The cutting insert 158 is supported on an anvil 170. Both the cutting insert 158 and the anvil 170 have a front edge inclined at an angle of approximately 12°, and the insert 158 overhangs the anvil 170 by a distance of approximately one millimeter. A single anvil screw 172 extends through the anvil 170 and into a threaded bore 174 and in the shaft 154 to secure the anvil 170 thereon, and the rear of the anvil 170 engages a surface 175 on the shaft 154 to prevent the anvil from rotating or moving rearwardly.
The clamp 160 is secured to the shaft 154 in a manner similar to previously described embodiments. The screw 162 includes a threaded shaft 176 that extends through the midsection of the clamp 160 and is secured into a threaded bore 178 in the shaft 154. Screw 164 is identical to screw 162, and a bore similar to bore 178 is formed in the shaft 154 to receive the screw 164.
Five embodiments have been described in the foregoing Detailed Description, but it will be understood that the invention is capable of numerous other rearrangements, modifications, or substitutions of parts without departing from the spirit of the invention. Changes in the embodiments of the invention are often necessary to produce the optimum cutting tool within the limits of existing tool mounts for particular operations.
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|US8043032 *||Jun 16, 2006||Oct 25, 2011||Mapel Fabrik Fur Prazisionswerkzeuge Dr. Kress Kg||Interchangeable tool part for a reamer|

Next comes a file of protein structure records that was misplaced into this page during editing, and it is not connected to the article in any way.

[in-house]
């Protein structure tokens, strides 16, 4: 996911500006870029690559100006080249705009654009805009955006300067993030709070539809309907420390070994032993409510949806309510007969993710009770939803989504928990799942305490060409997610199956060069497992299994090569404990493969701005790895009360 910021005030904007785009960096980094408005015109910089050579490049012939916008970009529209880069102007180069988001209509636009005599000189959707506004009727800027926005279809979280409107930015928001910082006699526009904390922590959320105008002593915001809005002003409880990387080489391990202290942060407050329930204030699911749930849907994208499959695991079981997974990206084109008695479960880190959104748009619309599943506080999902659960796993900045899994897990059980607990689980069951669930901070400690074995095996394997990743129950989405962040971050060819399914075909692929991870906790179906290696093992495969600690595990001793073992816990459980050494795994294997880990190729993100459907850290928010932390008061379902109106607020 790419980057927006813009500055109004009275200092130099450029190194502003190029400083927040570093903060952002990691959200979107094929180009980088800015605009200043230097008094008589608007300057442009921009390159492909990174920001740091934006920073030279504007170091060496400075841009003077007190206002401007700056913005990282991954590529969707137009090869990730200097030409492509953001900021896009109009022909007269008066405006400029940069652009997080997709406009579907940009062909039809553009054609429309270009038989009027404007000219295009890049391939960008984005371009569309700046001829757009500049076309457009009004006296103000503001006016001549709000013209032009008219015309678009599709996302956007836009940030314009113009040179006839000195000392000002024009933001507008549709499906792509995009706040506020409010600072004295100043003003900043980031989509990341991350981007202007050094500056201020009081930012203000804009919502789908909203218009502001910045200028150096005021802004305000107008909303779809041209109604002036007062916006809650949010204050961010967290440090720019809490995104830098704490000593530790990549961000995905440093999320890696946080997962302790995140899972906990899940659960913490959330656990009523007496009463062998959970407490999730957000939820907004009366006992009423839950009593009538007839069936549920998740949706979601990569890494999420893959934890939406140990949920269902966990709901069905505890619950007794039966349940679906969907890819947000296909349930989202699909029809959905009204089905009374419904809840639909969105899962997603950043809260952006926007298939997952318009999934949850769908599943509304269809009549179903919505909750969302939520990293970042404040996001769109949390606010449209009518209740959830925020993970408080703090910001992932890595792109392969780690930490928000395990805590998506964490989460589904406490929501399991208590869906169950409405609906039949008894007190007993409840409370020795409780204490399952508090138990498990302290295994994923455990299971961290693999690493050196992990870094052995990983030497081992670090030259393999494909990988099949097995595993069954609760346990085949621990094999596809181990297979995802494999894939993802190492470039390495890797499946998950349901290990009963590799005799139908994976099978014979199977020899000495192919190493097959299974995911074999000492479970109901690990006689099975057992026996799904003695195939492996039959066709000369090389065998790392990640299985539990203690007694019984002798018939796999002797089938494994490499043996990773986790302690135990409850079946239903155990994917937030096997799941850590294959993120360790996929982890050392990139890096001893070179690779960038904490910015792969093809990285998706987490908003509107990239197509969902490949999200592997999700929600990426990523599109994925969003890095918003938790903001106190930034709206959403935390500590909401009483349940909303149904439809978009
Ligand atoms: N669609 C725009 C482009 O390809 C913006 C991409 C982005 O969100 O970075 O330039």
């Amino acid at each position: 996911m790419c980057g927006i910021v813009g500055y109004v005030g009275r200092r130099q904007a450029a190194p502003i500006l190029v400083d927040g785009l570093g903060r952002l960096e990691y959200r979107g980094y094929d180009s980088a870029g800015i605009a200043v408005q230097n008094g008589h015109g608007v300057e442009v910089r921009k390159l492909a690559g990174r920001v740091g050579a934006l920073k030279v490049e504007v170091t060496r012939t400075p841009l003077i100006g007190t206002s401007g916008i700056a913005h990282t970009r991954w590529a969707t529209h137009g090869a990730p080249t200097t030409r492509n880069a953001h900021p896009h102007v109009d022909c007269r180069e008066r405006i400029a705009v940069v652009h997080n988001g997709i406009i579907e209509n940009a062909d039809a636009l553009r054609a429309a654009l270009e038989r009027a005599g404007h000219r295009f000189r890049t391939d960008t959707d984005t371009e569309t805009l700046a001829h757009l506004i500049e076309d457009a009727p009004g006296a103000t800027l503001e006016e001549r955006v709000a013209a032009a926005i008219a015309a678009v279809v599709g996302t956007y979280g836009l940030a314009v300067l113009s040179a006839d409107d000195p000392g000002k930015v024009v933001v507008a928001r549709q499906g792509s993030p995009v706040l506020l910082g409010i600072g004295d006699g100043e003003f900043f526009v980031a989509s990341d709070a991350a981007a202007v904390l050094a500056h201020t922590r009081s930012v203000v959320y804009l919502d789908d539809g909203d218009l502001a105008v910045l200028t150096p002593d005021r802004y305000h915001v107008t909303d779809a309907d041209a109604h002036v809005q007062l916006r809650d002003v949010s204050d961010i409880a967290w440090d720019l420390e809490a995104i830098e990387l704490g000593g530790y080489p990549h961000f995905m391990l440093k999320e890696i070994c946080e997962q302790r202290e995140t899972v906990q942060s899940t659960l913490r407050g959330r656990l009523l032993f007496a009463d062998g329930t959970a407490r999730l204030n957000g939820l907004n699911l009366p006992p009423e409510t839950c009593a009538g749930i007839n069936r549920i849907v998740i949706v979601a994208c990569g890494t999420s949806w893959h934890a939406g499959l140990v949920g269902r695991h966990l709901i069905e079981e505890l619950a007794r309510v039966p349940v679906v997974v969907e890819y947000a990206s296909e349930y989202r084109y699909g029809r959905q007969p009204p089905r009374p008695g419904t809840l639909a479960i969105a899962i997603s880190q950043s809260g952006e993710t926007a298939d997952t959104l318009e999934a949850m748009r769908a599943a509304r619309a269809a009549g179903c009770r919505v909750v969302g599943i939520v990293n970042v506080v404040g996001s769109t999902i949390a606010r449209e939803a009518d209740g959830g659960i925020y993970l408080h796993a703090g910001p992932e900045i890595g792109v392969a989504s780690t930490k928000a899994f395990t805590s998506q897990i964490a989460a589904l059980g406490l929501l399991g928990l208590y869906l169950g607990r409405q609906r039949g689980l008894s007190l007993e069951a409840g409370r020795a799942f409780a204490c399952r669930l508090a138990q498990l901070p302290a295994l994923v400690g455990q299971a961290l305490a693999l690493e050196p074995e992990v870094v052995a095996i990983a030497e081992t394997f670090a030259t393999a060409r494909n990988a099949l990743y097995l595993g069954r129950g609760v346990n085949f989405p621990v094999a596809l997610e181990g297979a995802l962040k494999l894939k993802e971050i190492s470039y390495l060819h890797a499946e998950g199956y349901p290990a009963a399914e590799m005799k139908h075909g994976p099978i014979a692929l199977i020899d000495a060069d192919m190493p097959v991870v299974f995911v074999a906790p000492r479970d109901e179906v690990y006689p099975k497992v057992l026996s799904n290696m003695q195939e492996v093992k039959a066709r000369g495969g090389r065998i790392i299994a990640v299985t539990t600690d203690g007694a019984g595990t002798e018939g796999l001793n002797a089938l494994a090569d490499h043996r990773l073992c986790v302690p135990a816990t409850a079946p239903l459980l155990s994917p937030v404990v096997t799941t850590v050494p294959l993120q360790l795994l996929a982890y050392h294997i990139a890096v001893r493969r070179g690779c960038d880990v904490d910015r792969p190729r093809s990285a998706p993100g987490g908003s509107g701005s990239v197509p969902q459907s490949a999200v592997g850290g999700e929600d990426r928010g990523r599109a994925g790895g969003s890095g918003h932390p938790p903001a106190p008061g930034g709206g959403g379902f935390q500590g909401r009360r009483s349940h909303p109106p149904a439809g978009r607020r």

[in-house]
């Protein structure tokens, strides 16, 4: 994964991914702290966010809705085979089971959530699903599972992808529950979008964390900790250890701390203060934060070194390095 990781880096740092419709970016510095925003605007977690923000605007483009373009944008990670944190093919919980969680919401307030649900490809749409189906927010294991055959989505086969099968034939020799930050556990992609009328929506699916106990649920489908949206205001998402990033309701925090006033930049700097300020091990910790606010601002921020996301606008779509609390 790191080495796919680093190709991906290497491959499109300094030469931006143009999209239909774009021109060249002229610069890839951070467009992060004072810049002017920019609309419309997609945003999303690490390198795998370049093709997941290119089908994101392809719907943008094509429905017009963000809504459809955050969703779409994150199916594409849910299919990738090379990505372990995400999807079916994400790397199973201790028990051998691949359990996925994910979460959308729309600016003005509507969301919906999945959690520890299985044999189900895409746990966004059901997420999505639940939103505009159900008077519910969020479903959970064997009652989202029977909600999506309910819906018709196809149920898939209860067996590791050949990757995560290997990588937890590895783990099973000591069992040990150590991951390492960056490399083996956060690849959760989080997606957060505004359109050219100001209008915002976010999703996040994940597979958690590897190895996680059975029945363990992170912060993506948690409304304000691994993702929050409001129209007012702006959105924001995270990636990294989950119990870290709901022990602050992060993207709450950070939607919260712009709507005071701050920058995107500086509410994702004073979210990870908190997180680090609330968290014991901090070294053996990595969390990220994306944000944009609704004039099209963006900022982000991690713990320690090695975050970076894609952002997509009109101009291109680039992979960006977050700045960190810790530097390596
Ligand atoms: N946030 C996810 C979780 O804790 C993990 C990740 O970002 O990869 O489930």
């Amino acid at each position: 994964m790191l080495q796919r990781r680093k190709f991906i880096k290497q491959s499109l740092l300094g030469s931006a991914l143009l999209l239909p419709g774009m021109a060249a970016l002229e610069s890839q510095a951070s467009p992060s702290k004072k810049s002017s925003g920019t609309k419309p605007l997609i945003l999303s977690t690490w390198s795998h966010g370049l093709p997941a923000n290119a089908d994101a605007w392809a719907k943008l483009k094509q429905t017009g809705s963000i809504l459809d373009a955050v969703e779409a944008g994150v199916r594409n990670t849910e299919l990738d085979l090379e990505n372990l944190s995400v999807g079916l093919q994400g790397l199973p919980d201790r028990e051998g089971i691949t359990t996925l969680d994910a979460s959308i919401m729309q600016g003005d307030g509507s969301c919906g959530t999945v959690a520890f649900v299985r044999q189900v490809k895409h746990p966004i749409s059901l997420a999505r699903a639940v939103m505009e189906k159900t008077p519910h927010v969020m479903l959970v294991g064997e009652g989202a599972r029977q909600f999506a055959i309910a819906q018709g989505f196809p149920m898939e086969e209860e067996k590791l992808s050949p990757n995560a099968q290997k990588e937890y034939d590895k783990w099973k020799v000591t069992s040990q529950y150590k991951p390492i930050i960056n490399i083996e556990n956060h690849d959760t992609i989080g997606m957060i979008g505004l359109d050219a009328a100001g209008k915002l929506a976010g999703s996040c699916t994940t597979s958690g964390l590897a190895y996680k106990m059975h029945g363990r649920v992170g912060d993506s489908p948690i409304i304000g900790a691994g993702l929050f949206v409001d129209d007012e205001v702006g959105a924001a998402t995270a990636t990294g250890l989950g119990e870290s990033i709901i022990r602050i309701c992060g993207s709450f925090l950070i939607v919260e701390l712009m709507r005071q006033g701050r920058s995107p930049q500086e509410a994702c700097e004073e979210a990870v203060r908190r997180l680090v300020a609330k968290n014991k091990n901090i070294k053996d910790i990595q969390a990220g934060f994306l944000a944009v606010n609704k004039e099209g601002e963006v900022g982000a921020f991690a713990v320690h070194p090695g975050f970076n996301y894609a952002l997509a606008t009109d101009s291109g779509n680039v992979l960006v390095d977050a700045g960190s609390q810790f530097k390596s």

|US20090080985 *||Jun 16, 2006||Mar 26, 2009||Mapal Fabrik Fur Prazisionswerkzeuge Dr. Kress Kg||Reamer Comprising a Cutting Plate|
|EP0486791A2 *||Sep 26, 1991||May 27, 1992||MAPAL Fabrik für Präzisionswerkzeuge Dr. Kress KG||Boring tool|
|EP0486791A3 *||Sep 26, 1991||Sep 9, 1992||Mapal Fabrik Fuer Praezisionswerkzeuge Dr. Kress Kg||Boring tool|
|EP2398614A2 *||Feb 11, 2010||Dec 28, 2011||Kennametal Inc.||Cutting tool components with wear-resistant cladding layer|
|EP2398614A4 *||Feb 11, 2010||Jul 3, 2013||Kennametal Inc||Cutting tool components with wear-resistant cladding layer|
|U.S. Classification||82/158, 407/109, 407/100, 407/5|
|International Classification||B23B51/04, B23B29/04, B23B27/16, B23B27/06|
|Cooperative Classification||Y10T407/2286, B23B2200/086, B23B51/048, Y10T407/116, B23B29/04, Y10T82/2585, B23B27/06, Y10T407/2268, B23B27/1629, B23B2251/408|
|European Classification||B23B29/04, B23B27/16D1, B23B51/04C, B23B27/06|
|Feb 19, 1981||AS||Assignment|
Owner name: PETERSON TOOL COMPANY, NASHVILLE, TN. A CORP. OF
Free format text: ASSIGNMENT OF ASSIGNORS INTEREST.;ASSIGNORS:PETERSON JOHN L. JR.;CHAFFIN FRED E.;YOUREE GENE T.;REEL/FRAME:003868/0566
Effective date: 19810204
|Apr 6, 1987||FPAY||Fee payment|
Year of fee payment: 4
|Apr 25, 1991||FPAY||Fee payment|
Year of fee payment: 8
|Apr 27, 1995||FPAY||Fee payment|
Year of fee payment: 12